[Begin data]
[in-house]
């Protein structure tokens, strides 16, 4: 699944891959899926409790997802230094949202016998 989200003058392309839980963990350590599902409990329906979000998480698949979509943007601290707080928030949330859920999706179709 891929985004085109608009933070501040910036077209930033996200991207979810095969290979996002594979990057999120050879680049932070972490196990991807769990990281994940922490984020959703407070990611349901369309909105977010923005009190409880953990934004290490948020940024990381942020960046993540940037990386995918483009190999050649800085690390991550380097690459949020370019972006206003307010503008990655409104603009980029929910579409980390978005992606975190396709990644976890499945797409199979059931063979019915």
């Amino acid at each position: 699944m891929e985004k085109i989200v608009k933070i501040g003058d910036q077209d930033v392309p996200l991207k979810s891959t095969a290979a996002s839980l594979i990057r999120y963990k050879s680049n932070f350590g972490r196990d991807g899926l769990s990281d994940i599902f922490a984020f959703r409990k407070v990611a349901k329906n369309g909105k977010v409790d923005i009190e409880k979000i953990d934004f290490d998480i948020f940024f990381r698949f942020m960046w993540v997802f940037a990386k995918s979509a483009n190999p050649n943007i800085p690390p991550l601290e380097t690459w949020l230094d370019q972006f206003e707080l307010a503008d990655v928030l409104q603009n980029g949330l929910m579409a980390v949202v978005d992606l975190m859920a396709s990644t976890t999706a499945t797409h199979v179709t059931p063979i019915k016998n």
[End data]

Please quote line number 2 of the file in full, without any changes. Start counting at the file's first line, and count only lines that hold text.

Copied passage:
């Protein structure tokens, strides 16, 4: 699944891959899926409790997802230094949202016998 989200003058392309839980963990350590599902409990329906979000998480698949979509943007601290707080928030949330859920999706179709 891929985004085109608009933070501040910036077209930033996200991207979810095969290979996002594979990057999120050879680049932070972490196990991807769990990281994940922490984020959703407070990611349901369309909105977010923005009190409880953990934004290490948020940024990381942020960046993540940037990386995918483009190999050649800085690390991550380097690459949020370019972006206003307010503008990655409104603009980029929910579409980390978005992606975190396709990644976890499945797409199979059931063979019915």